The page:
pincushion distortion, variable chromatic aberration. Optical distortion
on the DX7590 Zoom was lower than average at the wide-angle end, where I
measured approximately 0.6 percent barrel distortion. The telephoto end
fared even better, as I couldn't find even one full pixel of barrel or pincushion
distortion. (On average, consumer digicams tend to show about 0.8 percent
barrel distortion at wide angle, and from 0.0-0.3 percent pincushion at
telephoto. The DX7590's lens thus did better than average, unusual for a
long-zoom design.) Chromatic aberration was moderate at wide angle and medium
focal lengths, but high at the telephoto end, showing eight or more pixels
of moderate coloration on either side of the target lines. (This distortion
is visible as a slight colored fringe around the objects at the edges of
the field of view on the resolution target.)
- Shutter Lag and Cycle Time Shutter lag is fast in the default AF mode, cycle times are on the slow side. With a full-autofocus shutter delay that ranges from 0.53 to 1.03 second, the DX7590's shutter response spans a range from fast to average. (Most consumer digicams have shutter lag in the range from 0.8-1.0 second, which is still too slow, in my opinion.) BUT, unlike most cameras I test, the DX7590's continuous-autofocus mode (its default setting) is a good bit faster, delivering shutter lag times at the telephoto end of the lens' range of only 0.55 seconds, which is a good bit better than the majority of digicams on the market. Shutter delay is very short (0.086 second), when the camera is "prefocused" by half-pressing and holding down the shutter button before the actual exposure. Cycle times are unimpressive, at 3.6 seconds between shots in large/fine mode, and 2.6 seconds in small/basic. The 7590's buffer memory holds only two shots at either size, so the camera slows pretty dramatically after snapping only two images. Continuous-mode performance is quite a bit better, at 2 frames/second, for up to four frames. All in all, good shutter response, especially for a long-zoom camera, it'd just be nice if it had a larger buffer memory in single-shot mode. (Note that this paragraph has been revised from the initial posting of this review. I initially gave the DX7590 poor marks for its shutter lag at telephoto focal lengths. It turned out that (a) the roughly 2-meter distance I'd shot the telephoto lag tests at was close enough that it resulted in longer AF times, and (b) I was concentrating on normal single-AF mode, when it turned out that the faster continuous-AF mode was in fact the camera's default. In continuous-AF mode, the camera's shutter response is in fact much better than average.)
- Battery Life: Very good battery life. With a worst-case
run time of almost two and three-quarter hours with the rear LCD illuminated
in capture mode, and over four and a half hours of continuous run time in
playback mode, the DX7590's battery life is a fair bit better than average.
I still recommend purchasing a second battery along with the camera, but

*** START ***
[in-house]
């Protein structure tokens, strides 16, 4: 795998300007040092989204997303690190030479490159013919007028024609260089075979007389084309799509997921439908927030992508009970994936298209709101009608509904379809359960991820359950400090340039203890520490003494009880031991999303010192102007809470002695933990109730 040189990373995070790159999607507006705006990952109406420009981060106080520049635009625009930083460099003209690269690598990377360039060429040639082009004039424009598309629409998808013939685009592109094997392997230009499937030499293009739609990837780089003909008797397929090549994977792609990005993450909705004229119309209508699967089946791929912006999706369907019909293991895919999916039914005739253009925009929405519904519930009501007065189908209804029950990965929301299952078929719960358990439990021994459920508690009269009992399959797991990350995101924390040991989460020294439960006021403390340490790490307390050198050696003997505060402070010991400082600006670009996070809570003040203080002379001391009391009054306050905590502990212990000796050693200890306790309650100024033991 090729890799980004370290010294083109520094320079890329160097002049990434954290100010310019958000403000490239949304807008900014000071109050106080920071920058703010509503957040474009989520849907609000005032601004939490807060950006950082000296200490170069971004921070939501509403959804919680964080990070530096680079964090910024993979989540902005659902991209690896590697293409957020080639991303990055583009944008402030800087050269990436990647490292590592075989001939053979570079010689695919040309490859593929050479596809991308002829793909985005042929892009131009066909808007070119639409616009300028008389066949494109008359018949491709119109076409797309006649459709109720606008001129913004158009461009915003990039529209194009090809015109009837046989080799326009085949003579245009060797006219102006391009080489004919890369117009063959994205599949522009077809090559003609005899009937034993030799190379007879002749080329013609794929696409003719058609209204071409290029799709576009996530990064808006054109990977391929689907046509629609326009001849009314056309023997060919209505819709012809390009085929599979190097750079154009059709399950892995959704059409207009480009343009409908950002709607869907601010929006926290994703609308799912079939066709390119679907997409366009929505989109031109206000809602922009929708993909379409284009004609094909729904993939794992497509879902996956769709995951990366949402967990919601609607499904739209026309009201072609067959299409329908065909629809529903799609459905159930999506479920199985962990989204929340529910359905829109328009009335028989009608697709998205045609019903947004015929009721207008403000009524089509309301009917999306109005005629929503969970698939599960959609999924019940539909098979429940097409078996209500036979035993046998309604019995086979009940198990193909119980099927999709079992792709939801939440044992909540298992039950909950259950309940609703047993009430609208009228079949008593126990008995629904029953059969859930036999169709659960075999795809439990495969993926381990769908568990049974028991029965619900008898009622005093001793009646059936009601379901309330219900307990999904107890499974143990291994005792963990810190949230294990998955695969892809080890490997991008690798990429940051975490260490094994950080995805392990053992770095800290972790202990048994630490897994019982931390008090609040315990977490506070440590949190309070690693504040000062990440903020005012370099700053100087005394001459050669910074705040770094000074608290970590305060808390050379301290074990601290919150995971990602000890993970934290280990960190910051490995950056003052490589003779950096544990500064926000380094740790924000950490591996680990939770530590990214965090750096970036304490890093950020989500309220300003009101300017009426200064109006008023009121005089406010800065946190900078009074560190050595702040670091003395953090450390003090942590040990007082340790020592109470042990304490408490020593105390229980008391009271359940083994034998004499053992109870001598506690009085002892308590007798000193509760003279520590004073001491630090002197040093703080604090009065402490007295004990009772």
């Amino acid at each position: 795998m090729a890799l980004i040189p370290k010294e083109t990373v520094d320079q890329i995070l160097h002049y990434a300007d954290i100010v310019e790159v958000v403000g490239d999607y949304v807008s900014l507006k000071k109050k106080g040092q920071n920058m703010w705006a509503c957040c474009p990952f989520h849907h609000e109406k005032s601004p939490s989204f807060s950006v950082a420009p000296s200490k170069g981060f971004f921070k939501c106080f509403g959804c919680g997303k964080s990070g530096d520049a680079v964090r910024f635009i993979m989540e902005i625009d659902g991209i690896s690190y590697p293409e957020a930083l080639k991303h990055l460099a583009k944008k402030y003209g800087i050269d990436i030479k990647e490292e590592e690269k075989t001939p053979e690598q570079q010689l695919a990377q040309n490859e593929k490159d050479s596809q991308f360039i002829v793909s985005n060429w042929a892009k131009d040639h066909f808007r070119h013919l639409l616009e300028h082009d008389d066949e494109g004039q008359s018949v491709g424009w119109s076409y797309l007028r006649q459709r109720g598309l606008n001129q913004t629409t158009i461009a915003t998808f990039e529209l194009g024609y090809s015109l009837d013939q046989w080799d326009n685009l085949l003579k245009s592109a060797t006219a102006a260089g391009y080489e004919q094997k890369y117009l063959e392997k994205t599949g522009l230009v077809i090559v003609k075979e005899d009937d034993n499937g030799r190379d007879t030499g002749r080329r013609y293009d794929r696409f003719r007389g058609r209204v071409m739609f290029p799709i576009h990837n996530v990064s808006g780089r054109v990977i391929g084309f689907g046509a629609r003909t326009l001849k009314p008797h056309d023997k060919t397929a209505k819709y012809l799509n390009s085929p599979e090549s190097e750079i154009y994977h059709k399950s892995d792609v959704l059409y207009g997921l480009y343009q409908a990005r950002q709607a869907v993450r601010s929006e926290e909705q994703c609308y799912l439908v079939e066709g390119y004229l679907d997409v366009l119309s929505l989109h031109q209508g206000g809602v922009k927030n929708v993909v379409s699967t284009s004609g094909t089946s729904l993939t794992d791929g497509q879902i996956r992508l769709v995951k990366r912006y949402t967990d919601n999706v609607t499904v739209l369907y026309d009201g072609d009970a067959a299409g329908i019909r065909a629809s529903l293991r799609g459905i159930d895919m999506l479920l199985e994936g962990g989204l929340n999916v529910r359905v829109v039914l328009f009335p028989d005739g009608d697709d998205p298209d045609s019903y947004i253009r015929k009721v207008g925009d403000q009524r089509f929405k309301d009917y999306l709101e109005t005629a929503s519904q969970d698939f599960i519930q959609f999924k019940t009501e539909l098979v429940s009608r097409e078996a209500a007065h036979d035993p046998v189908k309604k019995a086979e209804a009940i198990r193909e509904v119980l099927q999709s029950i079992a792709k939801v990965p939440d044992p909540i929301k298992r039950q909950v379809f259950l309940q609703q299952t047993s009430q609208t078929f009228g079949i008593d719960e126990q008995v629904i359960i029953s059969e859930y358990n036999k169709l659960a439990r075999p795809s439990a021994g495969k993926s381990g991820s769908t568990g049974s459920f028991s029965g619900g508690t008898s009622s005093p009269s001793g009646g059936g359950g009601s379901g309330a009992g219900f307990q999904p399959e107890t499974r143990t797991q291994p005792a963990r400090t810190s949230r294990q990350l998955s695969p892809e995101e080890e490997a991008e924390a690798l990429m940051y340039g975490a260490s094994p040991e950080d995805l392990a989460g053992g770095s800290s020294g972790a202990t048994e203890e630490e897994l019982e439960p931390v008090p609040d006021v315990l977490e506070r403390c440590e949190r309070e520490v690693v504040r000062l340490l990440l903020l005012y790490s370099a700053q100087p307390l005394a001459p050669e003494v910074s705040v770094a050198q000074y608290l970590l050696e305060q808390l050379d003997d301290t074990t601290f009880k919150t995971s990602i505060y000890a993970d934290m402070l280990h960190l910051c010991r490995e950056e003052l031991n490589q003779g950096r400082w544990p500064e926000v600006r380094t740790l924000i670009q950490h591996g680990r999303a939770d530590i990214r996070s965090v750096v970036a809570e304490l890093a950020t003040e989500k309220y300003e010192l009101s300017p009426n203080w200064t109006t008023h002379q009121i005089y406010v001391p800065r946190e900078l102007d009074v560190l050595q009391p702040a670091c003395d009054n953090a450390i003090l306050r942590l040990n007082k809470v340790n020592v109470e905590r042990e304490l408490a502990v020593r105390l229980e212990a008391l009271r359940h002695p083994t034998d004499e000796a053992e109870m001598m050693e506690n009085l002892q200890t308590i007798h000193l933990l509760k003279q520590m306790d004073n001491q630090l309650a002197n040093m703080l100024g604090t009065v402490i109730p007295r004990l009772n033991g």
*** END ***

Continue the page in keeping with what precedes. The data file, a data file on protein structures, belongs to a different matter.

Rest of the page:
more casual shooters may find that the battery supplied with the camera
will pack enough power for their usage.
- Print Quality: Sharp 11x14 prints, acceptable 13x19 ones, high-ISO much less of an issue in 4x6 prints. Viewing images onscreen only tells part of the story of a digital camera's performance. That's why I encourage readers to download our images and print them out on their own printers. Recently, I've begun adding a Print Quality section to some of my reviews, to hopefully save some of you that trouble. As I write this, I'm just in the early stages of doing this, and am going back to a number of cameras of various types and price points that I've reviewed in the recent past, to see how their prints fare against each other. I looked at the Kodak DX7590 and a few other cameras because I'd been somewhat critical of their noise-suppression technology in my initial reviews, but they're models that have enjoyed very high customer satisfaction ratings among people who own them. Looking back at the 7590 and printing a wide variety of its photos on our "reference standard" Canon i9900 studio printer and the Canon Pixma iP5000 in our office, I found that the loss of fine detail that I complained about onscreen is much less apparent even in fairly large prints. Most users would be quite hard pressed to see it in 8x10s, and even 13x19s, while a little soft-looking, would be acceptable for wall display. What really stood out in the 7590's prints was its excellent, vibrant color. - Its photos were just exceptionally bright and colorful (and quite sharp-looking), yet they invariably looked quite natural despite the high saturation. Skin tones were very nice, healthy-looking without appearing overly pink, and the camera's white balance system just nailed the color in shot after shot. (The minor color casts I noticed on-screen were again much less apparent in high-quality inkjet prints.) Likewise, the rather high contrast that caused the camera to lose detail in strong highlights was part and parcel of the exceptionally vibrant prints it produced. Image noise was still somewhat of an issue at ISO 400, but even there, 4x6 prints would almost certainly be acceptable to the majority of consumers. All in all, very nice-looking prints, enough so to move me to award it "Dave's Picks" status.